Review: The Vegetarian

Title: The Vegetarian

Author: Han Kang

Publisher: Hogarth Press

Publication Date: February 02, 2016

Genre: Literary Fiction

Rating: 4.5 Stars

The Vegetarian by Han Kang is a “kafkaesque”story of one woman’s ordinary life and how the onset of her mental illness leads to her becoming a societal outcast. It is a cerebral work of literary fiction that explores one woman’s suffering from the perspective of those that watch her suffer, sympathize with her, but who fail to understand her.

Yeong-hye and her husband were a very basic, middle class couple who expected nothing of the world but the bare necessities. Neither had hopes, nor dreams of achieving the unreachable. This was all before the nightmare: the bizarre, twisted dream that would change Yeong-hye’s life. The nightmare is dark, but splitting; mysterious, yet intriguing. We, nor the characters ever find out what the dream actually is. All we know is that it  leads to Yeong-hye cutting animal products from her diet. What follows is a horrific chain of events that manifests itself into a plague driven by eroticism, emotional and physical abuse, and self-starvation.

Yeong-hyes new way of life shocks her husband, her family, and all those who come across her decaying body. Desperate for her to snap out of this bizarre new fetish, Yeong-hye’s husband attempts multiple methods to get his wife to eat meat and even goes as far as literally raping her. Her father’s disaproval comes in the form of force feeding meat down her throat, to which Yeong-hye resists by getting a hold a knife and slitting her own wrist. This is the turning point of the novel away from Yeon-hye’s lifestyle being simply a concept of food. It has now grown into an obsessive disorder that damages and kills her inside out as the nightmare continues to invade and feed upon every aspect of her life.

The story is told from the perspective of Yeong-Hye’s husband, up to the point that he divorces her, to which the perspective changes to her sister, In-Hye’s husband. He is a deeply disturbed artist whose strange obsession with Yeong-Hye and her “Mongolian mark” leads to his own form of self-destruction. His artistic vision for Yeong-Hye recreates Yeong-Hye’s body into a work of art, and temporarily becomes a reprieve for Yeong-Hye from her nightmares. With a series of flowers painted over her naked body, she feels protected and stronger. The artwork’s pornographic turn is drastic and compelling. In-Hye’s husband’s part of the novel left me feeling deeply unsettled and conscious, more than ever of my own body, its limits, and the control that I have over it.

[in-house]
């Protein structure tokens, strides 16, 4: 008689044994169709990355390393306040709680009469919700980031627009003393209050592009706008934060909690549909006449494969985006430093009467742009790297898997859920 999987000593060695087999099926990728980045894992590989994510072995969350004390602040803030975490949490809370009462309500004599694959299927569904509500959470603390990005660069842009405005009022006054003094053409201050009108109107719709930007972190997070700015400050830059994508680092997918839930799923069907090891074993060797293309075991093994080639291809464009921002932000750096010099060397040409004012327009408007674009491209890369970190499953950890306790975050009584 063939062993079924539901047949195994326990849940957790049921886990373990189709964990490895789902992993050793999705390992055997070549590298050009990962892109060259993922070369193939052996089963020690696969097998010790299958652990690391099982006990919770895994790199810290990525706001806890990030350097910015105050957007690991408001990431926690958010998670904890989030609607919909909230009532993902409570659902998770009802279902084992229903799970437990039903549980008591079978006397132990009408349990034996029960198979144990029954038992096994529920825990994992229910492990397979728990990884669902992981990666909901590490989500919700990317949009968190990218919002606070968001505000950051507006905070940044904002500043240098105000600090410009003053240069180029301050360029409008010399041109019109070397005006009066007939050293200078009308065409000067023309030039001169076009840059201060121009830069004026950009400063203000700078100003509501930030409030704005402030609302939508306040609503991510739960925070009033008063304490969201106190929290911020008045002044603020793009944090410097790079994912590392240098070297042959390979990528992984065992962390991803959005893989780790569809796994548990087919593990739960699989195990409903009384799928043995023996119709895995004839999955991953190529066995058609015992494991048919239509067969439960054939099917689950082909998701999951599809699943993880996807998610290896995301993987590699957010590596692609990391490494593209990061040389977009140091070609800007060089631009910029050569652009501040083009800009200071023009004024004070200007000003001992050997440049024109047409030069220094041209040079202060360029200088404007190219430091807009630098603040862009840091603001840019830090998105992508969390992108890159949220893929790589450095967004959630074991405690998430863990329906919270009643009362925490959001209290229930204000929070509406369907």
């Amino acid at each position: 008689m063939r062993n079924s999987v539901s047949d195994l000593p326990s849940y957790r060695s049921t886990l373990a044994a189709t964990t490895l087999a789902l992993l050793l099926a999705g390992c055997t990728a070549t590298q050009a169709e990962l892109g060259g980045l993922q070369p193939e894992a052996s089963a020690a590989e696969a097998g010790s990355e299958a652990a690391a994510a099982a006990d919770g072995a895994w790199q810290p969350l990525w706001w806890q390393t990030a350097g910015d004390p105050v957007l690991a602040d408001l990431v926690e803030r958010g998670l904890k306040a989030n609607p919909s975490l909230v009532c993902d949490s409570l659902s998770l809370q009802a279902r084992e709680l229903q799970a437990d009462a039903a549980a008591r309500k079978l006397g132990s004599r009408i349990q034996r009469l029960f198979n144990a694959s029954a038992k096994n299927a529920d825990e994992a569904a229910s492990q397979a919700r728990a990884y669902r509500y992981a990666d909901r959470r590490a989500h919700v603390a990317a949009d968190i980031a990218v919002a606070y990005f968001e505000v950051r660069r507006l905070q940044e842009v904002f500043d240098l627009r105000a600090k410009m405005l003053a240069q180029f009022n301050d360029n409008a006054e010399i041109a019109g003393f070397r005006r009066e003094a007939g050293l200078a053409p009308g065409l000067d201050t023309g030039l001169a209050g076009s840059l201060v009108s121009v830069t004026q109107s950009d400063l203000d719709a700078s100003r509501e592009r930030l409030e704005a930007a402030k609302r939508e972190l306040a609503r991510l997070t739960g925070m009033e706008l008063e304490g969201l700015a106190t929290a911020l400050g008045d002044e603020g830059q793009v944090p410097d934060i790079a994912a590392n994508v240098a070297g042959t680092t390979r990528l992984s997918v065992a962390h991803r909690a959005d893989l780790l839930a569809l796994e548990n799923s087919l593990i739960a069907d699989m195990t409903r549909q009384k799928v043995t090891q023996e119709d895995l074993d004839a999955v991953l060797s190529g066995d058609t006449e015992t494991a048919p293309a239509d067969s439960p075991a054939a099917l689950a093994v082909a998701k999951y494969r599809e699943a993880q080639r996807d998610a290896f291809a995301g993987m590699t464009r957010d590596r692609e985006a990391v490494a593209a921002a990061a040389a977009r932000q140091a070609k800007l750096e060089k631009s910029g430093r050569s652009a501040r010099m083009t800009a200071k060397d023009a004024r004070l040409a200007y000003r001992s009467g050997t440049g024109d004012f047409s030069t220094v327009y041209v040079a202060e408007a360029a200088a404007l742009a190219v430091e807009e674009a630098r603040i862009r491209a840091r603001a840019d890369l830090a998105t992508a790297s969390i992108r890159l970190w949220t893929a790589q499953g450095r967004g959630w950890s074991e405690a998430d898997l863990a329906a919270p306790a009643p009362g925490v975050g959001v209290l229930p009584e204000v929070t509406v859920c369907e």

I found the last third of the novel to be the most bitter and hearbreaking. It is told in In-Hye’s voice, who, despite the utmost care she has for her sister, still fails to understand and soothe her. In-Hye desperately tries to hold onto Yeong-Hye’s life. She begins having her own form of nightmares, and often finds herself carried years back to her childhood with her sister. She is reminded of all of Yeong-Hye’s quirks and strange tendencies, only then coming to the realization that all of these little things Yeong-Hye had did or said, if they could have been addressed, or prevented, Yeong-Hye may have been saved.

The readers nor the three major characters are ever able to get inside of Yeong-Hye’s mind. All that is certain is that there was a dream and this dream grew into a monster having a life of it’s own, infecting each and every aspect of the lives of Yeong-Hye and those around her. The Vegetarian is doubtlessly an alienating novel that managed to leave a lasting impression on me.

Yours Truly,

(Book image credits go to Goodreads)

 

 

Review: All the Lives We Never Lived

Title: All the Lives We Never Lived

Author: Anuradha Roy

Publisher: MacLehose Press

Publication Date: June 14, 2018

Genre: Adult Fiction

Rating: 4.5 Stars

All the Lives We Never Lived is a stunning achievement of Anuradha Roy, being his fourth novel. It is a beautiful overlapping history that explores love, secrecy and the definition of family. This book, about halfway through began to remind me of Donna Tartt’s, The Goldfinch in the way that the story of a mother who is really only briefly actually present in either of the books is told by their sons, sick with longing ofr their presence and their maternal love.  Continue reading “Review: All the Lives We Never Lived”

ARC Review: The Museum of Us

Title: The Museum of Us

Author: Tara Wilson Redd

Publisher: Random House/Wendy Lamb Books

Expected Publication Date: June 26, 2018

Genre: YA, Mental Illness

Rating: 4.5 Stars

I received an ARC copy of The Museum of Us by Tara Wilson Redd in exchange for an honest review. Thanks goes to NetGalley, as well as Random House/Wendy Lamb Books for this advanced copy which is expected to be released on June 26, 2018.

Dear fellow Babblers,

Sometimes, well, often I find myself sitting at my kitchen table, walking down the street, lying in bed, or riding in an airplane without really being “there.” I slip away from reality for moments on end. I dream about far off places, worlds, and possibilities. I get a sort of idea in my head and just like that I become obsessed with dreaming it to life. A lot of my time is spent in these fantasies that it is very easy for me to lose my grasp of reality. That being said, The Museum of Us by Tara Wilson Redd is a book that instantly speaks to dreamers like me. It is a spell binding story of the dangers of becoming so absorbed in the world of fiction that life outside of it appears almost meaningless by comparison.  Continue reading “ARC Review: The Museum of Us”

Review: Me Before You | And Everything In Between

Title: Me Before You

Author: Jojo Moyes

Publisher: Pamela Dorman Publishing/Viking

Publication Date: December 31, 2012

Genre: Contemporary, Romance, Series (Me Before You #1)